Offline-Enabled Web Apps: The Future

By | July 9, 2009

I was reluctant to join the world of web development. I started in high school with a few sites and realized several things: Javascript sucks, Internet Explorer sucks; therefore web development sucks.

Fast-forward through a couple academic degrees. Job hunting with one requirement: Python. Python jobs all require Django.

So I learned Django, assuming, incorrectly, that if I was developing python backends, I wouldn’t need to work with the horrors of Javascript or Internet Explorer. I earned money. I relearned Javascript and became a first rate web developer.

In the back of my mind I still felt that web development sucks. So a few weeks back when deciding on a platform for a personal project, I thought I’d try something new. The Android platform was in my hands and I gave it a whirl.

I didn’t enjoy it much and I am now rewriting the app as an offline enabled webapp using Google Gears.

Then Chrome OS was announced and I realized that I’ll probably be doing a lot of offline enabled webapps using Google gears and/or HTML 5. Like it or not, it’s the future. Me, I like it. There are a lot of advantages to this kind of setup: I can access the apps from my phone, my laptop, my parent’s desktop, or Phrakture’s hacked computer whenever and wherever I want. I don’t have to write a different client for each one. Its true ‘write once, run anywhere’. I can upgrade each of those clients automatically as long as there’s a network connection.

On that note, you don’t need a network connection to run HTML 5 or Google Gears based apps. They both provide a ‘localserver’ that caches pages and javascripts, and give you an SQLite database for data caching. Typically offline versions of apps are not as powerful as their networked counterparts, but they do not require network access to run. Further, because they are locally cached, they can be made to run as fast as a “standard” (old fashioned) desktop app. The apps run in the browser, but the browser is just a container, a window manager, to hold the application.

In traditional webapps, you code most of the logic on the server side. In this new model, you end up coding most of the logic in the client, because the app needs to run without a guaranteed server connection. For me, this has a massive, nearly show-stopping drawback: A large portion of the app must be written in Javascript. JQuery makes Javascript suck lest, but it still sucks. I’m a Python programmer.

For years, I’ve dreamed of browsers supporting tags that allow me to write my DOM manipulation scripts in Python rather than the ubiquitous and annoying Javascript. This wasn’t possible because python can’t be adequately sandboxed such that arbitrary scripts running on the web don’t have access to, say, your entire hard drive.

This is no longer true. The PyPy project finally has a complete Python 2.5 interpreter that can be safely sandboxed. Since discovering this at Pycon 2009, I’ve been thinking about interfacing it with a web browser.

I figured “somebody must have started this already”. Google didn’t help much, but when I logged into #pypy on freenode I was told “fijal started doing that with webkit yesterday”. I’ve been following up trying to get the project to build (I was warned that the build process is a mess and was invited to wait until it is cleaned up a bit). So far, no luck, but I am optimistic that python support is finally coming to the browser. Granted, it won’t be much use for public webapps (at first) since browsers won’t want to be distributing pypy, but a lot of my projects are personal, and satisfying the general public will be far lower on my priorities list than ‘developing in my preferred language’.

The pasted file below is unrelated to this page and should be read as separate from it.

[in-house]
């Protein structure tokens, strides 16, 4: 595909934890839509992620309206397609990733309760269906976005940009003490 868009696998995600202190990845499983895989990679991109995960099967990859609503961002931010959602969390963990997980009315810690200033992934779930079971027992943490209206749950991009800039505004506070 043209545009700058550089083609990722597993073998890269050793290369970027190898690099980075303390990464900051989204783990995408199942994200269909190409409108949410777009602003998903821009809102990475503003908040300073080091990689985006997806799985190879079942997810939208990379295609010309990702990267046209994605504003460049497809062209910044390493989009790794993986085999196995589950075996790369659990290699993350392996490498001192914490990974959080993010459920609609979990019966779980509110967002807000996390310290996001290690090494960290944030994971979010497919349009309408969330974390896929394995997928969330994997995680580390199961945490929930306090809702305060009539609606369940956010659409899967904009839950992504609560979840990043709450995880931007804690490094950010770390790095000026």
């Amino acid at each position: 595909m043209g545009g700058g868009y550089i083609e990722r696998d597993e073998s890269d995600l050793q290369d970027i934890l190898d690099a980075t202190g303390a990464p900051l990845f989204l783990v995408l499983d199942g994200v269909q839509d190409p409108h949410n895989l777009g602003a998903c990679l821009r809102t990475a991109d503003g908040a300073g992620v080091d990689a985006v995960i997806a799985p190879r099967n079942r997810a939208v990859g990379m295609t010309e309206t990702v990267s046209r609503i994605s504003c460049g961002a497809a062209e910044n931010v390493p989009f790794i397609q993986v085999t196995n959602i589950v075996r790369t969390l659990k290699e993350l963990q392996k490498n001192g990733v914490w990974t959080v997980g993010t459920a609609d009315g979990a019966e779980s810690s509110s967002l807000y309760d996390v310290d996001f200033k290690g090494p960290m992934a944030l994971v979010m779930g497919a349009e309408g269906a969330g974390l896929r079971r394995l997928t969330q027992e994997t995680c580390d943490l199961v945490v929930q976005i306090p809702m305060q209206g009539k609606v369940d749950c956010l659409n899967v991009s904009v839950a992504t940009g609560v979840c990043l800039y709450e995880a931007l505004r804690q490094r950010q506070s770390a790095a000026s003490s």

I’ll have to install a pypy interpreter into Chrome Lite under Android before this is useful to me. That may be tricky.

6 thoughts on “Offline-Enabled Web Apps: The Future

  1. dusty

    I have considered it, as well as the pyv8 and python-spidermonkey engines, but I don’t like any of them. pyjamas holds some interest to me as GWT seems to have some useful features (at least, that’s what I got from the wave demo), but I think its a step in the wrong direction — an unnecessary abstraction layer. Plus I hate the compile step. 😉

  2. Johannes

    Well, I just regard it as a compatibility problem. Being dependand on a browser with Python support (of which there’s only one, which you have to compile yourself) kind of defeats the “write once run anywhere” advantage you cite.

    Don’t get me wrong, I love the idea of using Python instead of JavaScript (although since starting to use jQuery, I swear a lot less), but compatibility is an issue.

  3. Leslie P. Polzer

    Common Lisp has interesting facilities to get rid of JS as much as possible.

    There is Parenscript for writing Javascript in Lisp syntax and Weblocks ( which lets you model most AJAX interactions directly on the server side with a super-thin JS layer (for the AJAX requests). It’s similar to Smalltalk’s Seaside (

    That’s not Python though, of course.


  4. kensai

    Is good to read your way of seeing the whole Google Chrome OS announcement and the future of the web. You gave me enough good reasons to like the way Google is trying to take the desktop towards. In fact this new approach to the web is going to change the market share stats that has been so prevalent for the current OS in the market. I really am awaiting the ways in which HTML 5 is going. Good luck with accessing applications through phrakture’s hacked box.

  5. Pingback: Dusty's Diverse Domain » Blog Archive » Get your head out of the clouds: Local web applications

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